Cited, arguendo, Lehigh, etc., Co. v. Kelly, 160 U. S. 353, 40 L. 454, 16 S. Ct. 317, in dissenting opinion, majority holding sale by a corporation, to a reincorporation in another State, colorable; in Van Antwerp v. Hulburd, 7 Blatchf. 442, F. C. 16,826, holding plea in abatement to jurisdiction not a submission to it; Jackson, etc., Co. v. Pearson, 60 Fed. 117, holding no Federal jurisdiction in suit to recover bonds by assignee of owner.

Distinguished in Missouri Pac. Ry. v. Meeh, 69 Fed. 755, 32 U. S. App. 691, 30 L. R. A. 252, holding rule abolished by section 5 of act of March 3, 1875, `making it duty of Federal courts to dismiss at any time.

Res judicata.- Judgment at law and a decree in equity both come within the rule that the judgment of a court of competent jurisdiction directly on the point is, as a plea, a bar, or as evidence, is conclusive between the same parties or privies upon the same matters, when directly in question in another court, p. 217.

Cited and followed in Johnson Co. v. Wharton, 152 U. S. 257, 38 L. 432, 14 S. Ct. 610, holding judgment on suit for royalties bars suit for others under same claims; Dowell v. Applegate, 152 U. S. 344, 38 L. 469, 14 S. Ct. 618, applying rule to suit for sale of lands to satisfy claims; Last Chance Min. Co. v. Tyler Min. Co., 157 U. S. 687, 39 L. 862, 15 S. Ct. 735, collecting cases and holding judgment by default conclusive on essential matters; New Orleans v. Citizens' Bank, 167 U. S. 397, 42 L. 211, 17 S. Ct. 914, holding judgments exempting bank from taxes conclusive in suit for subsequent taxes; Southern Pac. R. R. v. United States, 168 U. S. 49, 42 L. 377, 18 S. Ct. 27, 28, holding rule applies even when second suit is for new cause of action; Murray v. Lovejoy, 2 Cliff. 201, F. C. 9,963, holding judgment against sheriff for property attached bars suit by attaching creditor; New Orleans, etc., R. R. v. New Orleans, 4 Woods, 5, 14 Fed. 376, holding decree free from ambiguity speaks for itself and is final; Strang v. Moon, 72 Ala. 465, and Tracy v. Shumate, 22 W. Va. 509, both holding decree in chancery as effective as judgment at law; Wales v. Lyon, 2 Mich. 282, holding judgment conclusive evidence in subsequent suit; Land v. Kevin, 52 Miss. 347, holding rule applies whether point necessarily determined was of law or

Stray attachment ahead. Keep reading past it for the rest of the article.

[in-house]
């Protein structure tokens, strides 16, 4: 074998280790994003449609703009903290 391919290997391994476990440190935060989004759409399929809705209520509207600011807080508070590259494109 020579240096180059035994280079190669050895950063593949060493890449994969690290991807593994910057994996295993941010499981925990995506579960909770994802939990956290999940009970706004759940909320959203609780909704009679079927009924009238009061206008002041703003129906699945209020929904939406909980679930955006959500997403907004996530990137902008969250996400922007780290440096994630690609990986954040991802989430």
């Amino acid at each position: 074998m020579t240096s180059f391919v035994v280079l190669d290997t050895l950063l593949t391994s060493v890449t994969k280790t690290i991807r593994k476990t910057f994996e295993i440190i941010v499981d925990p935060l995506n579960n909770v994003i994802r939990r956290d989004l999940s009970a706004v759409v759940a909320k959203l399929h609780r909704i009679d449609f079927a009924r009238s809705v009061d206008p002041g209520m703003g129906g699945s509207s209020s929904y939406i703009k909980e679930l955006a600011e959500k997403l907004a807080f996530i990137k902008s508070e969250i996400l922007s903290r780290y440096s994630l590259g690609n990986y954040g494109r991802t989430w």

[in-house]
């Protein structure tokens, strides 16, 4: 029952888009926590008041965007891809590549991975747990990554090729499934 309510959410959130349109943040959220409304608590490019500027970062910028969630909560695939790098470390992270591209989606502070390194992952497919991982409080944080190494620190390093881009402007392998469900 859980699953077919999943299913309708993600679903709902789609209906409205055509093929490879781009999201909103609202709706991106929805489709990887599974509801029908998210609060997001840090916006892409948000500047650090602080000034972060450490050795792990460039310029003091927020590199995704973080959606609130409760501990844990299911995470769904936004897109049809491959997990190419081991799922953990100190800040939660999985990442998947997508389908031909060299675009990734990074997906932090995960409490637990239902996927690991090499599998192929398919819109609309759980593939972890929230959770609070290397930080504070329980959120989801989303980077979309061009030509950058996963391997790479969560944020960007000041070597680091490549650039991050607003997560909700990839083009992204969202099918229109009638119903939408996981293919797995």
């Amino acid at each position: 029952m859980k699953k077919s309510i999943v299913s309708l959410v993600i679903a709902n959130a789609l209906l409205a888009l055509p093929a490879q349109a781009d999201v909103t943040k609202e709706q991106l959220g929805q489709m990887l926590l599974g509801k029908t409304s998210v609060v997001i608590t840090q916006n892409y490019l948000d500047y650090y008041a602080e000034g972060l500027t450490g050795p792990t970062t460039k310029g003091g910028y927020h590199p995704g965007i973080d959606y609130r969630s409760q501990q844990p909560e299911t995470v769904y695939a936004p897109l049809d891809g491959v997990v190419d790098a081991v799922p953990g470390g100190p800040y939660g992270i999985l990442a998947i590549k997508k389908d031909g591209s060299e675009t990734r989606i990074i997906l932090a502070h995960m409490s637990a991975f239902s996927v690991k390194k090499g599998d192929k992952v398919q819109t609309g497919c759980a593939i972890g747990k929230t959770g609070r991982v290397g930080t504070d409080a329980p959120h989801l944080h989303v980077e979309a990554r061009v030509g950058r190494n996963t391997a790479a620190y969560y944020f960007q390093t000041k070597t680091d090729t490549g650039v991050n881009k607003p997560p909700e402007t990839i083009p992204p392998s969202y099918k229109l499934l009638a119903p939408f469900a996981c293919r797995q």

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fact; Garton v. Botts, 73 Mo. 276, holding final settlement of curator in probate same effect as judgment; Tilson v. Davis, 32 Gratt. 104, collecting cases and holding judgment a bar as to matters which might have been determined. See valuable notes on “estoppel by judgment,” 13 Am. Dec. 99, and on "conclusiveness of judgments in ejectment," 85 Am. Dec. 209.

Distinguished in Tyler v. Hyde, 2 Blatchf. 313, F. C. 14,309, holding dismissal of bill against junior patentee not adjudication of validity of patents; Boyle v. Wallace, 81 Ala. 355, 8 So. 195, holding judgment in ejectment not a bar to suit for personal property included in same conveyance.

Statutory construction.- Both under the thirty-fourth section of the judiciary act and the general rule of law, it belongs to State courts to expound their own statutes; and when thus expounded the decision governs in all cases depending on the local laws, p. 219.

Cited and followed in State v. Grand Trunk Ry., 3 Fed. 889, holding qui tam action for. personal injuries in nature of criminal action. Distinguished in Burgess v. Seligman, holding Federal courts in suits between citizens of different States must use their own judgment. But see note appended, collecting cases and discussing question, 107 U. S. 34, n., 27 L. 365, 2 S. Ct. 22.

7 How. 220-234, 12 L. 675, M’LAUGHLIN v. BANK OF POTOMAC. Appeal and error.- When an issue is sent by a court of equity to be tried by a jury, exceptions taken at the trial must be brought before the court of equity and there decided, in order to bring them before the appellate court for review, p. 227.

Cited and followed in Johnson v. Harmon, 94 U. S. 379, 24 L. 274, holding the verdict may or may not have been the ground of de


Fraudulent conveyances.— Question of whether or not conveyances were fraudulent was properly submitted to a jury. Fraud is often a question of mixed law and fact, and the jury can be instructed upon the law, p. 228.

Cited in Brooks v. Norcross, 4 Fed. Cas. 294, holding allowance of jury trial is discretionary, not a matter of right.

Fraudulent conveyances.- While a pre-existing debt is usually necessary to entitle a creditor to sue to set aside conveyances on the ground of fraud, a note held by a bank and renewed from time to time by the same maker and indorser, constitutes the bank such a creditor, although the note was not due when the conveyances were made, pp. 128, 129.

Cited and followed in King v. Doane, 139 U. S. 172, 35 L. 87, 11 S. Ct. 467, and Preston Nat. Bank v. Pierson, 112 Mich. 438, 70 N. W. 1015, holding mere renewal of note does not affect status of